Targeting RSK4 prevents both chemoresistance and metastasis in lung cancer
Session type: Poster / e-Poster / Silent Theatre session
Lung cancer is the primary cause of cancer death worldwide with a 5-year survival rate <5%. Non-small cell lung cancer (NSCLC) accounts for 85% of cases with adenocarcinoma being the major subtype. Patients almost invariably develop metastatic drug-resistant disease and this is responsible for our failure to provide curative therapy. Hence, a better understanding of the mechanisms underlying these biological processes is urgently required to improve clinical outcome.
The 90 kDa ribosomal S6 kinases (RSKs) are downstream effectors of the Ras/MAPK cascade. RSKs are highly conserved serine/threonine protein kinases implicated in diverse cellular processes, including cell survival, proliferation, migration and invasion. Four isoforms exist in humans (RSK1-4) that are uniquely characterised by the presence of two non-identical N- and C-terminus kinase domains.
Two kinome siRNA screens were performed to identify novel regulators of drug response and migration/invasion in lung and bladder cancer cells. RSK4 emerged as a novel regulator of both processes.
We show here that RSK4, contrary to RSK1, promotes both drug resistance and metastasis in lung cancer. This kinase is overexpressed in the majority of NSCLC biopsies and this correlates with poor overall survival in lung adenocarcinoma patients. The knockdown of RSK4 sensitises lung cancer cells to chemotherapy and prevents their migration and invasiveness in vitro and in vivo. RSK4 downregulation decreases the anti-apoptotic proteins Bcl2 and cIAP1/2 which correlates with increased apoptotic signalling. RSK4 silencing also induces mesenchymal-epithelial transition (MET) through inhibition of NFκB activity. A small-molecule inhibitor screen identified several floxacins, including trovafloxacin, as potent allosteric inhibitors of RSK4 activation. Trovafloxacin reproduced all effects of RSK4 silencing in vitro and in vivo and is predicted to bind a novel allosteric site revealed by our RSK4 N-terminal kinase domain crystal structure.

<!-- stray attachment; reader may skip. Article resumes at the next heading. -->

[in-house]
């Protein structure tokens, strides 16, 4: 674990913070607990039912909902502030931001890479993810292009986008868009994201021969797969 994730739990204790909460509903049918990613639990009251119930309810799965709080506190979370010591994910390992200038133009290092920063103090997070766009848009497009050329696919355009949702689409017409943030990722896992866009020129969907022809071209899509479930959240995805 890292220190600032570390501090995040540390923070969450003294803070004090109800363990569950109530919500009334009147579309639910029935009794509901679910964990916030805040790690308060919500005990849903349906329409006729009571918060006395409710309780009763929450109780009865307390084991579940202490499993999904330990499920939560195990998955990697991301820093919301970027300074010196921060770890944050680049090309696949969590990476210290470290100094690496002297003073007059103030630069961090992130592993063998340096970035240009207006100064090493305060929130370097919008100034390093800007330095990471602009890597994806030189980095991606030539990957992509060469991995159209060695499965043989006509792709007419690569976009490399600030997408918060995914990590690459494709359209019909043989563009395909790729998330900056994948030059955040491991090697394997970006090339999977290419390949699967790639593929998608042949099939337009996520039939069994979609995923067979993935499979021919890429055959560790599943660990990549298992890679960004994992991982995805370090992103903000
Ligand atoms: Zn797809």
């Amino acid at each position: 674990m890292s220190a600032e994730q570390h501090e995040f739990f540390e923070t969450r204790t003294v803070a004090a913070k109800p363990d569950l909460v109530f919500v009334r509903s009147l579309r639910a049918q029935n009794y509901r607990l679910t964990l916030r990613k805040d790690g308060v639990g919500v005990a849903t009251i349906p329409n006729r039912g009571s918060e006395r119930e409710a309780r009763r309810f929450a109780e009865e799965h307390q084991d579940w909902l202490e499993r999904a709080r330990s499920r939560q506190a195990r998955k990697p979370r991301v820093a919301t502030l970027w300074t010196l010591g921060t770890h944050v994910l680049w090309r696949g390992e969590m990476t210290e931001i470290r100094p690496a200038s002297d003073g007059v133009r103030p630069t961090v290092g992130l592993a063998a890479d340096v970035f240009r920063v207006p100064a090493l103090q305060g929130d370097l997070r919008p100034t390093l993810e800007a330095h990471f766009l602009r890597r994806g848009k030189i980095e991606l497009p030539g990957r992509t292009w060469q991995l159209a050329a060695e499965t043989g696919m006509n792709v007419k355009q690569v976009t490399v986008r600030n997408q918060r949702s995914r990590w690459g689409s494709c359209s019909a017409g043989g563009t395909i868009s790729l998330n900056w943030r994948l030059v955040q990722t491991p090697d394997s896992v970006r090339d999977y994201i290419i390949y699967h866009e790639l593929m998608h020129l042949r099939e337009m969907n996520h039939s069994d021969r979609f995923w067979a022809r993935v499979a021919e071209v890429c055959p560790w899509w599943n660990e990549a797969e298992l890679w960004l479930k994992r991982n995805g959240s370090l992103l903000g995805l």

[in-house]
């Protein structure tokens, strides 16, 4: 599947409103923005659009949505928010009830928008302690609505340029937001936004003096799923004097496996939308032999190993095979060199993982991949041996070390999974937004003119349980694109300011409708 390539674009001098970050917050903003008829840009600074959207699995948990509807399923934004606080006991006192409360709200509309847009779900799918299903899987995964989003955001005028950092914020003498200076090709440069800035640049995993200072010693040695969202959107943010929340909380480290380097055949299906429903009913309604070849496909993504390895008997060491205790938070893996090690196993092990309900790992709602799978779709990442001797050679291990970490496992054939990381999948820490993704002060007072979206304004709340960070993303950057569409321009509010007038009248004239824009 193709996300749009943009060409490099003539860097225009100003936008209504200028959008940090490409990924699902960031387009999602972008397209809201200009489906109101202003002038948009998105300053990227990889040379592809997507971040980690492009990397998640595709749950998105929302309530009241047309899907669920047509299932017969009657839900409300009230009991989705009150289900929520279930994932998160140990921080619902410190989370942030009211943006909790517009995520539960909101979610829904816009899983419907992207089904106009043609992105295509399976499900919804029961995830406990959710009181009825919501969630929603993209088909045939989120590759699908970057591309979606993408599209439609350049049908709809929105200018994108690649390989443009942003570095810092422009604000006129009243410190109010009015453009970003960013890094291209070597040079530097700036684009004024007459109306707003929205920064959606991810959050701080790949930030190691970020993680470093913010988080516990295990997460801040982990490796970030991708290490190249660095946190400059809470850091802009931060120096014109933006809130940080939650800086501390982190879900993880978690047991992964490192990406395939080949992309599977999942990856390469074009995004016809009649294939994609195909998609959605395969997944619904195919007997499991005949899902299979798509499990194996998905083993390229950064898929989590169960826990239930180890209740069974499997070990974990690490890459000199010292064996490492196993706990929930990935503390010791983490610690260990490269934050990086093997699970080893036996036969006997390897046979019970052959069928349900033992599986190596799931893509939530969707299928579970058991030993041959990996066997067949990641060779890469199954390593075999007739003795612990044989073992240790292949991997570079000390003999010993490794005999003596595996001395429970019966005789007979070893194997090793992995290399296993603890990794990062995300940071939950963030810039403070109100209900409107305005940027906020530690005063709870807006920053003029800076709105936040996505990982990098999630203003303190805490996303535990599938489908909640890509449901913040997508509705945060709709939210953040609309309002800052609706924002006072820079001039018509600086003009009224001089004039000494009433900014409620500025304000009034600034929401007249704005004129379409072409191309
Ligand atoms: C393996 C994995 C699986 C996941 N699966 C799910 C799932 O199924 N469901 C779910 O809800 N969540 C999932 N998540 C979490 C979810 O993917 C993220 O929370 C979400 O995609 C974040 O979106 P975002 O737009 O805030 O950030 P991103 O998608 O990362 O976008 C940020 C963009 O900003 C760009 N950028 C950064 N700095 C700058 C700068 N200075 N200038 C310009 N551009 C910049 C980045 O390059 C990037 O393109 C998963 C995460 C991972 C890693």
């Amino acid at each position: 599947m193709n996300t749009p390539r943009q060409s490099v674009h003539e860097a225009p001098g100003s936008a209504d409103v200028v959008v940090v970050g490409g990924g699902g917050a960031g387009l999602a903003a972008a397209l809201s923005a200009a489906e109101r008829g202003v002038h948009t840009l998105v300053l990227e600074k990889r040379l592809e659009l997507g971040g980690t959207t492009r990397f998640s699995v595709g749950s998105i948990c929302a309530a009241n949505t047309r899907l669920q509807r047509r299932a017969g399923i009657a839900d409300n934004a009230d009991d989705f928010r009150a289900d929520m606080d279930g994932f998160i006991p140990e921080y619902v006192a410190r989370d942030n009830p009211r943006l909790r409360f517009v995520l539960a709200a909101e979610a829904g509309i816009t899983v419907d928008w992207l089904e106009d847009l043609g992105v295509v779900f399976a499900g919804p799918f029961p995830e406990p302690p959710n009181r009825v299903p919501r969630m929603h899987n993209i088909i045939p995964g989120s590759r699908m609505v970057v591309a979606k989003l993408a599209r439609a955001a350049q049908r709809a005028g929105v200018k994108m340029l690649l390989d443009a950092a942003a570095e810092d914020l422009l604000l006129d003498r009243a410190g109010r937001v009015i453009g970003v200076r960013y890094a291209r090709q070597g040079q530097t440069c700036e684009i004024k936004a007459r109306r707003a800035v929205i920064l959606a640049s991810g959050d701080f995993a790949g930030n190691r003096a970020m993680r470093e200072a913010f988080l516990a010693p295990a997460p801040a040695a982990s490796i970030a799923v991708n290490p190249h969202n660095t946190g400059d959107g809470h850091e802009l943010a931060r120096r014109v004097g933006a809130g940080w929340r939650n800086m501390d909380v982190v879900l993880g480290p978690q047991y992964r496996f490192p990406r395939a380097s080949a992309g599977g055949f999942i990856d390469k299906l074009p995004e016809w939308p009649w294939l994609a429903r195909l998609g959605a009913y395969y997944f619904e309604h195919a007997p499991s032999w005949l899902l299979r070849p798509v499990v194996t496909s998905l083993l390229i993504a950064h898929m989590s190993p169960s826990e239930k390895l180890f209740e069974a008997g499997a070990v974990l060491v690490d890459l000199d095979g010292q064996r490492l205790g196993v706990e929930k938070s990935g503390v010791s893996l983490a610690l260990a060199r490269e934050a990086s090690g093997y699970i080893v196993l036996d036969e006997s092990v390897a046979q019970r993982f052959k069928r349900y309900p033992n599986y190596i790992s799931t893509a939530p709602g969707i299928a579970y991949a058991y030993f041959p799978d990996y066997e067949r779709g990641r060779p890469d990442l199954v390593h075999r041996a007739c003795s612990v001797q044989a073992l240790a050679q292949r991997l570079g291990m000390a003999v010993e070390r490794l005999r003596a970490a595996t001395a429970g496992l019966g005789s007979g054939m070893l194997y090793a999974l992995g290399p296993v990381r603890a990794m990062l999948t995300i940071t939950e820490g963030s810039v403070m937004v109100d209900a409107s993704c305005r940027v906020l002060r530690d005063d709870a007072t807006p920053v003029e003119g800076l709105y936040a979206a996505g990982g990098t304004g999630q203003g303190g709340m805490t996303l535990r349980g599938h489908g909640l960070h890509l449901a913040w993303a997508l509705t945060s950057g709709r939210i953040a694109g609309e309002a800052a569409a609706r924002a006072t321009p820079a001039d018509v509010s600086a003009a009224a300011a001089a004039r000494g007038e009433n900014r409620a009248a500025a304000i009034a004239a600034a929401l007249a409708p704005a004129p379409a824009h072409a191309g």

Taken together, our data demonstrate that RSK4 represents a promising novel therapeutic target in lung cancer.